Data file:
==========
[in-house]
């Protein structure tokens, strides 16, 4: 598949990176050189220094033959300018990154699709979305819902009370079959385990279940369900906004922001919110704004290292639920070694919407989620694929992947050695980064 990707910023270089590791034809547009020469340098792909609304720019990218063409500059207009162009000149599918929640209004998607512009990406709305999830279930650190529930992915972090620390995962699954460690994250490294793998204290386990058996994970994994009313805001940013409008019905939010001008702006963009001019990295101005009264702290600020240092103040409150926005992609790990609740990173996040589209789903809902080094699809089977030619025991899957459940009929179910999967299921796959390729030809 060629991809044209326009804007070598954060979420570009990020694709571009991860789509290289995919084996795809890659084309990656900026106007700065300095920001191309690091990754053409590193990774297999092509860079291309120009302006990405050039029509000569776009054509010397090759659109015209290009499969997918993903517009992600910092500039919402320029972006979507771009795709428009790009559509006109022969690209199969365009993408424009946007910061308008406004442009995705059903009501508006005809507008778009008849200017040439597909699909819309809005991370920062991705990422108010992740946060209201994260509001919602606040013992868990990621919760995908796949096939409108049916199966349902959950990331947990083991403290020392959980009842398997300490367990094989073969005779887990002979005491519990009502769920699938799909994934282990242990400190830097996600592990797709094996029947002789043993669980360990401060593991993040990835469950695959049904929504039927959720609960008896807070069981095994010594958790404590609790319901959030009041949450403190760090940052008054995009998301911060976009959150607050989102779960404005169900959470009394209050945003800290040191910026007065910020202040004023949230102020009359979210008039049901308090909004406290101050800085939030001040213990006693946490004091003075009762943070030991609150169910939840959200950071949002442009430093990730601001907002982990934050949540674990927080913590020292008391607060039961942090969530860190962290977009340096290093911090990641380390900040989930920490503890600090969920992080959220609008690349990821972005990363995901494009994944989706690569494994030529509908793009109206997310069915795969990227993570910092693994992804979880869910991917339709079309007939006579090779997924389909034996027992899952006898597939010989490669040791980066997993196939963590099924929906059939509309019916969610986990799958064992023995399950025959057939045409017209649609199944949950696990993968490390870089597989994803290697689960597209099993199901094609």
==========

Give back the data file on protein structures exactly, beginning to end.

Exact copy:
[in-house]
């Protein structure tokens, strides 16, 4: 598949990176050189220094033959300018990154699709979305819902009370079959385990279940369900906004922001919110704004290292639920070694919407989620694929992947050695980064 990707910023270089590791034809547009020469340098792909609304720019990218063409500059207009162009000149599918929640209004998607512009990406709305999830279930650190529930992915972090620390995962699954460690994250490294793998204290386990058996994970994994009313805001940013409008019905939010001008702006963009001019990295101005009264702290600020240092103040409150926005992609790990609740990173996040589209789903809902080094699809089977030619025991899957459940009929179910999967299921796959390729030809 060629991809044209326009804007070598954060979420570009990020694709571009991860789509290289995919084996795809890659084309990656900026106007700065300095920001191309690091990754053409590193990774297999092509860079291309120009302006990405050039029509000569776009054509010397090759659109015209290009499969997918993903517009992600910092500039919402320029972006979507771009795709428009790009559509006109022969690209199969365009993408424009946007910061308008406004442009995705059903009501508006005809507008778009008849200017040439597909699909819309809005991370920062991705990422108010992740946060209201994260509001919602606040013992868990990621919760995908796949096939409108049916199966349902959950990331947990083991403290020392959980009842398997300490367990094989073969005779887990002979005491519990009502769920699938799909994934282990242990400190830097996600592990797709094996029947002789043993669980360990401060593991993040990835469950695959049904929504039927959720609960008896807070069981095994010594958790404590609790319901959030009041949450403190760090940052008054995009998301911060976009959150607050989102779960404005169900959470009394209050945003800290040191910026007065910020202040004023949230102020009359979210008039049901308090909004406290101050800085939030001040213990006693946490004091003075009762943070030991609150169910939840959200950071949002442009430093990730601001907002982990934050949540674990927080913590020292008391607060039961942090969530860190962290977009340096290093911090990641380390900040989930920490503890600090969920992080959220609008690349990821972005990363995901494009994944989706690569494994030529509908793009109206997310069915795969990227993570910092693994992804979880869910991917339709079309007939006579090779997924389909034996027992899952006898597939010989490669040791980066997993196939963590099924929906059939509309019916969610986990799958064992023995399950025959057939045409017209649609199944949950696990993968490390870089597989994803290697689960597209099993199901094609």